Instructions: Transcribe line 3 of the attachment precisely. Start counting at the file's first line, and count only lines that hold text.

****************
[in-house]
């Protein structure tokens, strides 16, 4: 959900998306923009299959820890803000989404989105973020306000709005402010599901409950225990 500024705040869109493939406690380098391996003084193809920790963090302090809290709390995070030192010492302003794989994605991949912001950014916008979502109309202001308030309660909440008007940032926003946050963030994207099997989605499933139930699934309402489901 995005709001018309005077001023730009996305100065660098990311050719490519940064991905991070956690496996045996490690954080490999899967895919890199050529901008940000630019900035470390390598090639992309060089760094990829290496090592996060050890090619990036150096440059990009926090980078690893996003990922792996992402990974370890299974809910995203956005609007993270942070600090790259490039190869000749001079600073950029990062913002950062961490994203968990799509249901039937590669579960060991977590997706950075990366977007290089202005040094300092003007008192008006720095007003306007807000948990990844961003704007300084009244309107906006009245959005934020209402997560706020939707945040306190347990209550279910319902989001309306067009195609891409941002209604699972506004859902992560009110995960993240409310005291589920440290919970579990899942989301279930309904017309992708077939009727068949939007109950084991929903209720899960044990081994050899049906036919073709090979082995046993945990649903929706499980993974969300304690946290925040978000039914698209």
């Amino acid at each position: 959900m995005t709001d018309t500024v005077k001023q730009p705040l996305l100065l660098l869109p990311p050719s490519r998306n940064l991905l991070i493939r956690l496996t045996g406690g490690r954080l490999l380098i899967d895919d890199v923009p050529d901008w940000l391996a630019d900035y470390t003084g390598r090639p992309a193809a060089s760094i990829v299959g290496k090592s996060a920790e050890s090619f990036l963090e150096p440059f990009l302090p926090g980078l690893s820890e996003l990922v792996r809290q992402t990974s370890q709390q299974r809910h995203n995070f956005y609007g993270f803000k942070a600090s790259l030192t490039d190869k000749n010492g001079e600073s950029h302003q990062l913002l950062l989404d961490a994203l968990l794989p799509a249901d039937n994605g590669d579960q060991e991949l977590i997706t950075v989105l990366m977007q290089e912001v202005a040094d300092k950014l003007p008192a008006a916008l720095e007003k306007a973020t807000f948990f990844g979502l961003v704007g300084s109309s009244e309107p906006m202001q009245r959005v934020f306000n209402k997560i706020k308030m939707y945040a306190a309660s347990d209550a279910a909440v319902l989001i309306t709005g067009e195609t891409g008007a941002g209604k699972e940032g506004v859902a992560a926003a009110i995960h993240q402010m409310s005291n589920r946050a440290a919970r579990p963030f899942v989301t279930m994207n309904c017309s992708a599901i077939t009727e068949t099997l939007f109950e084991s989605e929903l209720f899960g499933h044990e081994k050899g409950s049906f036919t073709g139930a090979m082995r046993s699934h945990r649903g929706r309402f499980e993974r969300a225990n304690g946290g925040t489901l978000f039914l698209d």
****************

């Amino acid at each position: 959900m995005t709001d018309t500024v005077k001023q730009p705040l996305l100065l660098l869109p990311p050719s490519r998306n940064l991905l991070i493939r956690l496996t045996g406690g490690r954080l490999l380098i899967d895919d890199v923009p050529d901008w940000l391996a630019d900035y470390t003084g390598r090639p992309a193809a060089s760094i990829v299959g290496k090592s996060a920790e050890s090619f990036l963090e150096p440059f990009l302090p926090g980078l690893s820890e996003l990922v792996r809290q992402t990974s370890q709390q299974r809910h995203n995070f956005y609007g993270f803000k942070a600090s790259l030192t490039d190869k000749n010492g001079e600073s950029h302003q990062l913002l950062l989404d961490a994203l968990l794989p799509a249901d039937n994605g590669d579960q060991e991949l977590i997706t950075v989105l990366m977007q290089e912001v202005a040094d300092k950014l003007p008192a008006a916008l720095e007003k306007a973020t807000f948990f990844g979502l961003v704007g300084s109309s009244e309107p906006m202001q009245r959005v934020f306000n209402k997560i706020k308030m939707y945040a306190a309660s347990d209550a279910a909440v319902l989001i309306t709005g067009e195609t891409g008007a941002g209604k699972e940032g506004v859902a992560a926003a009110i995960h993240q402010m409310s005291n589920r946050a440290a919970r579990p963030f899942v989301t279930m994207n309904c017309s992708a599901i077939t009727e068949t099997l939007f109950e084991s989605e929903l209720f899960g499933h044990e081994k050899g409950s049906f036919t073709g139930a090979m082995r046993s699934h945990r649903g929706r309402f499980e993974r969300a225990n304690g946290g925040t489901l978000f039914l698209d």